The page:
What about a point of view of an impartial spectator (pace Hume and Smith)? Isn’t that what we need for morality and isn’t that the kind of impartiality we want? First of all, an impartial spectator is someone who is in possession of knowledge of all the relevant facts. These include facts about our character, motivation, beliefs, etc. but represented in a disinterested way (to avoid bias). But I cannot see how, if we are not already in possession of knowledge of all the relevant facts (which, evidently, we are not, nor can we be) imagining that we are will help. Furthermore, part of the point of my argument so far is that a disinterested way of thinking about my thoughts, feelings, character, etc. leaves out important information, namely how those thoughts, feelings, and character traits appear from the inside. Moreover, considering the situation disinterestedly circumvents any true engagement with moral stakeholders, which is deeply problematic. It encourages thinking for rather than thinking with others.
         But, an objector might say, the concern people (such as Jesse Prinz and Paul Bloom) have is that if I empathize with Fred, who’s in need, I become more motivated by his need than by the need of the many other people in need. Your argument doesn’t respond to this. True. We need to add other considerations. If we are making important decisions about how to help as many people as possible, empathizing with one person over others won’t give us the result we want. It would also be unjustified. However, Prinz and Bloom are just wrong about the fact that empathizing with one person doesn’t help the many. Adam Galinsky and colleagues have shown that empathizing with (taking the perspective of) one type of person—an old person or a cheerleader, for instance—makes you more kindly disposed towards everybody of that type, e.g. all old people or cheerleaders. Moreover, my claim is not that empathy alone can or should constitute our moral judgments.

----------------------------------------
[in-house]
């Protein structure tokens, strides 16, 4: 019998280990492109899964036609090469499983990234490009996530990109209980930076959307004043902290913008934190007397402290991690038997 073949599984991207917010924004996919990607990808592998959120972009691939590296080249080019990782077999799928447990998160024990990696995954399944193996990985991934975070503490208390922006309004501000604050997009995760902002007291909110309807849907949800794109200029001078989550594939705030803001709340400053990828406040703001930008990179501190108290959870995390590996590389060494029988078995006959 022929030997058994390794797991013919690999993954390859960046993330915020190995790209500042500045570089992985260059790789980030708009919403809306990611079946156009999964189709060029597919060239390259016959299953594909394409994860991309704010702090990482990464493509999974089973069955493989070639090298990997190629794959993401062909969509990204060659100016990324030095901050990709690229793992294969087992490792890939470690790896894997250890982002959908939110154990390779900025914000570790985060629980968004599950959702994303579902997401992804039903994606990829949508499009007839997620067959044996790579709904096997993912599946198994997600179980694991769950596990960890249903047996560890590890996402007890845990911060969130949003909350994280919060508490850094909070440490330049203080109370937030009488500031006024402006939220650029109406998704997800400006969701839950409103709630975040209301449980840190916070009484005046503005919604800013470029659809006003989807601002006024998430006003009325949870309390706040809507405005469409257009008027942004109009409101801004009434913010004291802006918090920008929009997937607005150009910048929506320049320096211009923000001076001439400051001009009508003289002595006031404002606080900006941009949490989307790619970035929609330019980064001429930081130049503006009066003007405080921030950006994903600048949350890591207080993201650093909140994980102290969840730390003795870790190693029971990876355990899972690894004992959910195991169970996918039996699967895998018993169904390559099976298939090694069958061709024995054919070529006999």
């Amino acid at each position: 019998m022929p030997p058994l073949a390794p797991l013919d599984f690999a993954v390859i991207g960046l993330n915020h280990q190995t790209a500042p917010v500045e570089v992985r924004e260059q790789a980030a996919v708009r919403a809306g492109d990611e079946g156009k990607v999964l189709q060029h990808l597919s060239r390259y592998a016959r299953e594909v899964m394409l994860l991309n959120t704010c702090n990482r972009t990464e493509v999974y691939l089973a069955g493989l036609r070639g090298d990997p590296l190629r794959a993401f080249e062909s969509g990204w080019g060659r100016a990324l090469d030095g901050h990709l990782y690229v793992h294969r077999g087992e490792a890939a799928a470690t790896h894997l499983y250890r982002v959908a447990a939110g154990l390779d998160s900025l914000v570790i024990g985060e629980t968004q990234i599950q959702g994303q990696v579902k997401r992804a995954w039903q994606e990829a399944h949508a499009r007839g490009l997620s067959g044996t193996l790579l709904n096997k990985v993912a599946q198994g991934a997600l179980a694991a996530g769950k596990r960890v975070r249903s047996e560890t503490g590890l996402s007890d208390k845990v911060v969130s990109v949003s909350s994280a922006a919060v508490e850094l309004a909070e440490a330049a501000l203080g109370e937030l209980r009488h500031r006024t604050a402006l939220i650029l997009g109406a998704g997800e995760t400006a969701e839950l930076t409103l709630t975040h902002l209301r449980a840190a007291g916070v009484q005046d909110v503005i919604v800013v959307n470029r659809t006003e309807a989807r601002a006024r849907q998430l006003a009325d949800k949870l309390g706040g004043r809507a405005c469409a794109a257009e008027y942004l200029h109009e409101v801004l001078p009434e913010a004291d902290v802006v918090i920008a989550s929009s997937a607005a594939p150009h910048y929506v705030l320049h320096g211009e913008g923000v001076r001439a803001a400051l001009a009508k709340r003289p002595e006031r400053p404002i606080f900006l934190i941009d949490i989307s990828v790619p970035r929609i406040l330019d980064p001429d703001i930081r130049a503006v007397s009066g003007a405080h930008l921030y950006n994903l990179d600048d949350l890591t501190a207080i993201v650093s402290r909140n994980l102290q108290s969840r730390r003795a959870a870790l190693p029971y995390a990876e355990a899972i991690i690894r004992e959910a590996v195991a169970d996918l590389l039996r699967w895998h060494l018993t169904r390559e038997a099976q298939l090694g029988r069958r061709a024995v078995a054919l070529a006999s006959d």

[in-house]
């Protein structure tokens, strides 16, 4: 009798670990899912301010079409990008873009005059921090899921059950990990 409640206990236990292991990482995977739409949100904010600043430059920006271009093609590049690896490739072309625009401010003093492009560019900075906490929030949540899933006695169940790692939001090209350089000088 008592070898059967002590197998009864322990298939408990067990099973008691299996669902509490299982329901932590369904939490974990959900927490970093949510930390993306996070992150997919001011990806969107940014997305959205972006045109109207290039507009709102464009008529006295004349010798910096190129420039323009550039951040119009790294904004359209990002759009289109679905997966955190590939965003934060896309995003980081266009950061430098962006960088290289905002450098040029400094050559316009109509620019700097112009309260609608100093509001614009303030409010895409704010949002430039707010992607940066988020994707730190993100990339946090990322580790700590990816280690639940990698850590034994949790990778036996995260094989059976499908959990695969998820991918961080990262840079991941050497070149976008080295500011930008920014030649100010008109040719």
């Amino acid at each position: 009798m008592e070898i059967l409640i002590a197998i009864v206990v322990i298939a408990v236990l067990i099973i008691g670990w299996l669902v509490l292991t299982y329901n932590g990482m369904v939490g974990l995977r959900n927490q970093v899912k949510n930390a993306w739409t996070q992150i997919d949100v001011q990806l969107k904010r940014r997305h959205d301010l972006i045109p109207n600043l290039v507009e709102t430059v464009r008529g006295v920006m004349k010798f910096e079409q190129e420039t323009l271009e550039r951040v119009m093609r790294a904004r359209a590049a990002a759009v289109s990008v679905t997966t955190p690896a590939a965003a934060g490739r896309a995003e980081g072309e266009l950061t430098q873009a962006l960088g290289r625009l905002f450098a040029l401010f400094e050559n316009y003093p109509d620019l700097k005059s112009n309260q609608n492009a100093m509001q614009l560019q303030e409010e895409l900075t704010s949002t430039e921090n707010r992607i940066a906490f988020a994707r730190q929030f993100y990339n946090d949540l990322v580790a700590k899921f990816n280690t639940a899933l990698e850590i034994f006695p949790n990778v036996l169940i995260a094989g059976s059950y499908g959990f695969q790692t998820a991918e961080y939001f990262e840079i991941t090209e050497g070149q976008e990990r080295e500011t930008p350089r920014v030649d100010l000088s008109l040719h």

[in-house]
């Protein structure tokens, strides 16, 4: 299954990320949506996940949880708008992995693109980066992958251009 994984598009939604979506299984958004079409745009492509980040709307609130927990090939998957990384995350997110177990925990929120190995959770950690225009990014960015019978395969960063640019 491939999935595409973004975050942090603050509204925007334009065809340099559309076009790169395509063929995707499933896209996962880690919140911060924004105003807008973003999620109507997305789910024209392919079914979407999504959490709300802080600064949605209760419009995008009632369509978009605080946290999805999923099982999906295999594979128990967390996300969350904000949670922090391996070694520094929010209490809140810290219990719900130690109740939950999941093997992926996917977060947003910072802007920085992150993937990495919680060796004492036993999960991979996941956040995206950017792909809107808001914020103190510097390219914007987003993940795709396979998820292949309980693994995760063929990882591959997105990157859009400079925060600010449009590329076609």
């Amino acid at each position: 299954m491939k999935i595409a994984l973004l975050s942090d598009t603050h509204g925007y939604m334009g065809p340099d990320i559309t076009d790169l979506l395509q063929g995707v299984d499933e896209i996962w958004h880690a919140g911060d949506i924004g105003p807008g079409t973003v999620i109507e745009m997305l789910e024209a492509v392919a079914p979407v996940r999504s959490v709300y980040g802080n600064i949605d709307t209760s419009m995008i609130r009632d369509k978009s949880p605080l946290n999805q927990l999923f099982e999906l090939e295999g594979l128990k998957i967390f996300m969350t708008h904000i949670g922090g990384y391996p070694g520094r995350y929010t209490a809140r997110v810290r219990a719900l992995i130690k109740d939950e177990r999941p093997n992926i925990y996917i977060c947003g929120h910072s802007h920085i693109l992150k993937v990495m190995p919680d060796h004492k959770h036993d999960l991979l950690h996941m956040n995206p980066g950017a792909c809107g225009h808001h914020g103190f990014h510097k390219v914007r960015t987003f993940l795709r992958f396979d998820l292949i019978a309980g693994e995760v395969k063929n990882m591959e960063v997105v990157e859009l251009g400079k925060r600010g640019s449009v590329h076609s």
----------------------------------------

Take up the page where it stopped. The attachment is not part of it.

The argument for why empathy makes us less, not more, impartial, biased, or objective is simple once the groundwork has been laid. It proceeds in three steps. One: the way that each one of us thinks about the world is perspectival, in the sense of being from the human and the first-person point of view. Such a view is inevitably subjective, biased, and partial. Two: when we take another point of view, we thereby expand, not our human point of view, but the point of view of the person who acts. We come to see how another might be affected by what is happening, as the ground zero of experience, among other things. This is another subjective, biased, and partial point of view. Three: having two different subjective views on things gives us a less subjective view (biased, partial) than simply having one subjective view.
         But what if two people are in conflict? Doesn’t empathizing with the one disadvantage the other? It probably will, and that is why, in the general run of things, we ought to empathize with both. We can then triangulate the various perspectives to come up with a fuller picture of the situation. This picture provides information about the situation both in terms of what matters to the individual stakeholders, but also information that is more characteristic of an observer stance.
         Why not just take an observer stance on others? Isn’t that more objective? No. An observer perspective is just one perspective on another person, and one that is more distanced because not self-relevant in the way that an agent perspective is.
         Impartial Spectator enthusiasts have objected that the Impartial Spectator indeed considers information also from an agent perspective, but then goes on to consider all that information impartially. This is fine, as things go, but now it becomes unclear why we cannot use our own impartiality, part of which arises from having adopted many points of view. Why must we imagine things from this other perspective?          It is important to consider that what I am mainly concerned with is impartiality in morals. When I talk about objectivity, I have in mind something very similar to impartiality, and when I think of being more objective, I think primarily in terms of being less subjective. Some people think that being fully or truly objective involves adopting a view from nowhere (cf. Thomas Nagel). My view commits me to the idea that there is no such view. But there are ways of being less subjective and biased, as I have outlined above. But since my view also seems to commit me to holding that the best we can do for objectivity in science is to collect as many views as possible and generalize over them, I need to say more about that. Soon…
Heidi Maibom, University of Cincinnati and University of the Basque Country

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